Fourier transform light scattering (FTLS) has been recently developed as a novel, ultrasensitive method for studying light scattering from inhomogeneous and dynamic structures. FTLS relies on quantifying the optical phase and amplitude associated with a coherent image field and propagating it numerically to the scattering plane. In this paper, we review the principle and applications of FTLS to static and dynamic light scattering from biological tissues and live cells. Compared with other existing light scattering techniques, FTLS has significant benefits of high sensitivity, speed, and angular resolution. We anticipate that FTLS will set the basis for disease diagnosis based on intrinsic tissue optical properties and provide an efficient tool for quantifying cell structures and dynamics.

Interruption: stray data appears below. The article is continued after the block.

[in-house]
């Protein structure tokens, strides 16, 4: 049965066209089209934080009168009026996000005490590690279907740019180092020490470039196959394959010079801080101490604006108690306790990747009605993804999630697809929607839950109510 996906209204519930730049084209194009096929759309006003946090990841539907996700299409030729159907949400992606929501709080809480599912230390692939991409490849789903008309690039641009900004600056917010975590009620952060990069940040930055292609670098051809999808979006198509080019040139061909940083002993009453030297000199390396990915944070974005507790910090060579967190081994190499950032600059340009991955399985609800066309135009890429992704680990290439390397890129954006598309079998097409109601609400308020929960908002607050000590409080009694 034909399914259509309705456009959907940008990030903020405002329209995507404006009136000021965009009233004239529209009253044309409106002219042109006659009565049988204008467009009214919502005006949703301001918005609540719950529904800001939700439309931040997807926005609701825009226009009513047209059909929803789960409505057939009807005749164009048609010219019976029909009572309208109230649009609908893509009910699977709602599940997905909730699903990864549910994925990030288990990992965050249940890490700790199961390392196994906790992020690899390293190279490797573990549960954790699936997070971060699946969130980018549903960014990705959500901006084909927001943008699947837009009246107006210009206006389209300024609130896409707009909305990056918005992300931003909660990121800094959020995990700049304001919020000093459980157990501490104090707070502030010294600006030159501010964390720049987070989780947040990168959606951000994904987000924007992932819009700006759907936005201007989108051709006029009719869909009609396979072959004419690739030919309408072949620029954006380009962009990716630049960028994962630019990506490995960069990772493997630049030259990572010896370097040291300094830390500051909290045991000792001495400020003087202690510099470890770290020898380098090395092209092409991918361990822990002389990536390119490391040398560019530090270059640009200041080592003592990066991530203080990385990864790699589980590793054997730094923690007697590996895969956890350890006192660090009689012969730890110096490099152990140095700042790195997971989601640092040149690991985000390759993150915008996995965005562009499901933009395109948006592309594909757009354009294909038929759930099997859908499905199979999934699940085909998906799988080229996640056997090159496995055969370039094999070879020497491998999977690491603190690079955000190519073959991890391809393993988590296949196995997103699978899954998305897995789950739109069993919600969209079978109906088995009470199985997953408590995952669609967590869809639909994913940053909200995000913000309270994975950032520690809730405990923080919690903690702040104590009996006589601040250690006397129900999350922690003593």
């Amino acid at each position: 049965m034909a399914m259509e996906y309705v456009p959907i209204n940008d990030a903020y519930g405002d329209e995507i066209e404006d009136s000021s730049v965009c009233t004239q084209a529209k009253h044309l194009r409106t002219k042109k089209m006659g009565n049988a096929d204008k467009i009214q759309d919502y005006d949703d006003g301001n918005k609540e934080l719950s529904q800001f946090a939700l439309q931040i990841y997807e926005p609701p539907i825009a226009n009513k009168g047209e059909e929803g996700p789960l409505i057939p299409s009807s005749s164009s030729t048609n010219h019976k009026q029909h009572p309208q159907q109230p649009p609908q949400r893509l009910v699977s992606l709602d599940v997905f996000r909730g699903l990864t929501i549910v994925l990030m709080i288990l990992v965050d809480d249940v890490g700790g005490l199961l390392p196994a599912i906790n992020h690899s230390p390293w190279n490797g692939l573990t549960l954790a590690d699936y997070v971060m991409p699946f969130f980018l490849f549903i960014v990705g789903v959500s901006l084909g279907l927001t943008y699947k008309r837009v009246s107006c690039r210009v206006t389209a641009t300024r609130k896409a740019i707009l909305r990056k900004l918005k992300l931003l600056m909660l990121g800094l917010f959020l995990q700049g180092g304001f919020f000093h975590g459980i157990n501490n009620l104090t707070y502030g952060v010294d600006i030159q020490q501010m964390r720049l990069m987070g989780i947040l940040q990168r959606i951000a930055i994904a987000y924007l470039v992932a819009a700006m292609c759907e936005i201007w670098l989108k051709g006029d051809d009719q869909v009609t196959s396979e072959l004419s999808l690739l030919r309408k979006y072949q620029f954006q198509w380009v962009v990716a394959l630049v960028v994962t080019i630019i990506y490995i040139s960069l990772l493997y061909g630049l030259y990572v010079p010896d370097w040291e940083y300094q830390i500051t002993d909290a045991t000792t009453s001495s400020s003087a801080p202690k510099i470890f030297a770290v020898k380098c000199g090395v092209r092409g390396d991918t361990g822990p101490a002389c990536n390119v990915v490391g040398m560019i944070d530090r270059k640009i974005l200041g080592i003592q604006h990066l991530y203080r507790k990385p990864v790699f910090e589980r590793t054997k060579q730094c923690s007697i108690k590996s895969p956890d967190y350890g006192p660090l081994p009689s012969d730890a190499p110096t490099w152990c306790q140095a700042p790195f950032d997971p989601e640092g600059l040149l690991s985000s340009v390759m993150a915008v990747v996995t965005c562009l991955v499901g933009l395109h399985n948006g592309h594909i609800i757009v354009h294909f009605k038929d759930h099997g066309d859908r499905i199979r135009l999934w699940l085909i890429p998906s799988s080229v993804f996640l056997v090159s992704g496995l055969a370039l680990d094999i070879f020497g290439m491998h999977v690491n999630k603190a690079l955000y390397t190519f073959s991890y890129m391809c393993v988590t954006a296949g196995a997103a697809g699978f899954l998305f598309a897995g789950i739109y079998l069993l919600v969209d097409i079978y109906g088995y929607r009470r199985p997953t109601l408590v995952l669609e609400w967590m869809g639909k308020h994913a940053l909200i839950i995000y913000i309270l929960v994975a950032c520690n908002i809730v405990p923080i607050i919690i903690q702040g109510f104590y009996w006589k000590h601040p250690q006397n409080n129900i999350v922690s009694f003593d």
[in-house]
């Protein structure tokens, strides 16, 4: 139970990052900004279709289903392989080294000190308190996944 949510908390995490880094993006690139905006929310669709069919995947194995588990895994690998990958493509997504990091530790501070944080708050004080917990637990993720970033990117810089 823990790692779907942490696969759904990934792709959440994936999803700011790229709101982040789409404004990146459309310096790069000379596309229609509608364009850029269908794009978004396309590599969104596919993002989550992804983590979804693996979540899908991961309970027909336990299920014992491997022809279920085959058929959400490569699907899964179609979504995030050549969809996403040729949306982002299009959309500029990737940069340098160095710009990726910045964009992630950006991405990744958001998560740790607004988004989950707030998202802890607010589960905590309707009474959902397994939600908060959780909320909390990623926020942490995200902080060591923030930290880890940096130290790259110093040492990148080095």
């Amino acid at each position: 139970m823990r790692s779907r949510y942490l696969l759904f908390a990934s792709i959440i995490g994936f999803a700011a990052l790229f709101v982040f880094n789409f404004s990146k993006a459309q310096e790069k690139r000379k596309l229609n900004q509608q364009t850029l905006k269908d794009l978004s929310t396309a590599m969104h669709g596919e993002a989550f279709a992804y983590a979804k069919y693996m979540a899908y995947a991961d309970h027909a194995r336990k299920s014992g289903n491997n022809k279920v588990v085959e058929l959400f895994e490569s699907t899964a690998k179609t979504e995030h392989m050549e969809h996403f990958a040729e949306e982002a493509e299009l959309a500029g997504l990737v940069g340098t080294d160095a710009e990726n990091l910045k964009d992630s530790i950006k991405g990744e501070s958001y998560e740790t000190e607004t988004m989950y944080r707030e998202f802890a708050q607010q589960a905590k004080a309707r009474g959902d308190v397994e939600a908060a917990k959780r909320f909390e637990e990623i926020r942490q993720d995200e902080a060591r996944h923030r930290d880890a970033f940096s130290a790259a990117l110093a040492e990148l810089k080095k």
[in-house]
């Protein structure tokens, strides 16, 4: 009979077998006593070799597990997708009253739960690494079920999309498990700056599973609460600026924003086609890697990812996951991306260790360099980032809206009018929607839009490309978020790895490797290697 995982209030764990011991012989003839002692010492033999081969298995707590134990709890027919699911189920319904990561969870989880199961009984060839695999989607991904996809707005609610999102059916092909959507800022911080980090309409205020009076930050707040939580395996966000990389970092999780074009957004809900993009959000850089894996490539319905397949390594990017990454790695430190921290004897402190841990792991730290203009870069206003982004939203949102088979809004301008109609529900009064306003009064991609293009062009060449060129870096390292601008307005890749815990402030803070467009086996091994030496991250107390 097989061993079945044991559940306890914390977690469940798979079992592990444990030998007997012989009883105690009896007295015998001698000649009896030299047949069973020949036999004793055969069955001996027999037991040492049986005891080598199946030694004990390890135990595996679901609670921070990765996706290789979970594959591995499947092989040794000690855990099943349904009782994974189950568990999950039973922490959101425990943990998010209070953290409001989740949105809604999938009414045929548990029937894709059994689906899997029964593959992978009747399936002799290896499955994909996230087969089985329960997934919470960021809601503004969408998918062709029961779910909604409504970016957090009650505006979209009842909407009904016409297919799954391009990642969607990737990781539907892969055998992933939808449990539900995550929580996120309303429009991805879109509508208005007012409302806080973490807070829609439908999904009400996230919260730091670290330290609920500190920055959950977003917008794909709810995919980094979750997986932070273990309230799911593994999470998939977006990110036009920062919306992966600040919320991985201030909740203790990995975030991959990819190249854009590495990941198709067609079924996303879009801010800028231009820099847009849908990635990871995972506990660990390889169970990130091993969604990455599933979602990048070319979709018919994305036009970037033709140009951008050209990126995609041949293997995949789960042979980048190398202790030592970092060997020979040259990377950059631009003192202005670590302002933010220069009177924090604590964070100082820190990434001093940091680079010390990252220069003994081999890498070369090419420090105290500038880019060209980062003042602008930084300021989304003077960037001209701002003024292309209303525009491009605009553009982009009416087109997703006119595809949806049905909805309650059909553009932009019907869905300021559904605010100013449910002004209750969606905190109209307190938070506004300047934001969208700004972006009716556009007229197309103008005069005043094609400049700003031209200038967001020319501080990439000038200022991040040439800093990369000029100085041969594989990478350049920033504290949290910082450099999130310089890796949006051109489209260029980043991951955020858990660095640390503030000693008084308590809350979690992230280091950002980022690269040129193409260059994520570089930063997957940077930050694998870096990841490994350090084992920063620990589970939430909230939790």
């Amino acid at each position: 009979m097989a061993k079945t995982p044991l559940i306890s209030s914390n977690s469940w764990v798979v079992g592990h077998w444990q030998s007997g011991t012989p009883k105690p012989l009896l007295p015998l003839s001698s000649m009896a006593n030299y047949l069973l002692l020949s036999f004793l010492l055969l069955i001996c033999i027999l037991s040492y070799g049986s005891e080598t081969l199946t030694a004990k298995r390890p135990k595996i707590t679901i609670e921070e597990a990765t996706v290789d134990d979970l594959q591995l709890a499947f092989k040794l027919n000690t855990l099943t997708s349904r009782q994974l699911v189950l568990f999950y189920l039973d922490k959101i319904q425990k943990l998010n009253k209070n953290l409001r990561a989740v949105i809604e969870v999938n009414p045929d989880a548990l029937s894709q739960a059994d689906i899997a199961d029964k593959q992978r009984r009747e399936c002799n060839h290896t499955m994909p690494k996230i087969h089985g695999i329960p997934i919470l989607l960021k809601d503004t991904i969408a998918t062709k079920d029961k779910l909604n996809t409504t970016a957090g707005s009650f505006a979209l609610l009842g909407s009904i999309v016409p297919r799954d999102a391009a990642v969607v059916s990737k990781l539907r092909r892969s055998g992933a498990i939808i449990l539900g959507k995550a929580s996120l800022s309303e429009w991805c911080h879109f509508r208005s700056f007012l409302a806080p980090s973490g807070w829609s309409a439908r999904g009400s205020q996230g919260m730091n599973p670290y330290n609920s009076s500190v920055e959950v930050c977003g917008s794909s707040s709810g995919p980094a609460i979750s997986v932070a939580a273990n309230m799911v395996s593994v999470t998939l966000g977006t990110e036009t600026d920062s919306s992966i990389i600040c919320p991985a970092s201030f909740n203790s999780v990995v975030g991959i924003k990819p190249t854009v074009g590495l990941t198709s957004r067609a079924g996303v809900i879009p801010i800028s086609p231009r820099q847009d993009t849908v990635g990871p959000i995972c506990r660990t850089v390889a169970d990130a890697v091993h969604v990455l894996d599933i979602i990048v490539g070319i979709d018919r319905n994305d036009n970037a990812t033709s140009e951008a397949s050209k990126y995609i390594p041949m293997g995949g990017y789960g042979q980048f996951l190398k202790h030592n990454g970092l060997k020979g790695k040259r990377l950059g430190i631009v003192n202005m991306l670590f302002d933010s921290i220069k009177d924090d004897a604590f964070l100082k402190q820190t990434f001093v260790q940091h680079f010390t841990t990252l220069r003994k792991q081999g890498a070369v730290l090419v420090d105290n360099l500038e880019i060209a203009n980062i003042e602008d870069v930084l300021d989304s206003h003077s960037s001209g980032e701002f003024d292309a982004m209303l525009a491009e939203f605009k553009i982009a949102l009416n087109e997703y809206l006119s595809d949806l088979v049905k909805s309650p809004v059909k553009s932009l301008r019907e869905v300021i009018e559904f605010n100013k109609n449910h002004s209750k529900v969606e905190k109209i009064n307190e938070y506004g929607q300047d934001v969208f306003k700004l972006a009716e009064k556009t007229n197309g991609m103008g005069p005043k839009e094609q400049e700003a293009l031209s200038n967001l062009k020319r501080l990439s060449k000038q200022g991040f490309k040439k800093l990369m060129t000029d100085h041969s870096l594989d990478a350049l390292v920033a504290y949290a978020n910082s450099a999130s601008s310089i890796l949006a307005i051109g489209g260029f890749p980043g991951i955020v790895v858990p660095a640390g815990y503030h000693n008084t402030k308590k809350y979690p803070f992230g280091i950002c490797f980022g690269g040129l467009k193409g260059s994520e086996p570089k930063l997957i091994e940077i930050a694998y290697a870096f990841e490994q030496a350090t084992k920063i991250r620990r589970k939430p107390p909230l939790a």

Original languageEnglish (US)
Pages (from-to)2501-2511
Number of pages11
JournalJournal of Computational and Theoretical Nanoscience
Issue number12
StatePublished - Dec 2010


  • Cells
  • Fourier transform light scattering
  • Phase
  • Quantitative phase microscopy
  • Scattering
  • Tissue

ASJC Scopus subject areas

  • Condensed Matter Physics
  • Electrical and Electronic Engineering
  • General Materials Science
  • Computational Mathematics
  • General Chemistry


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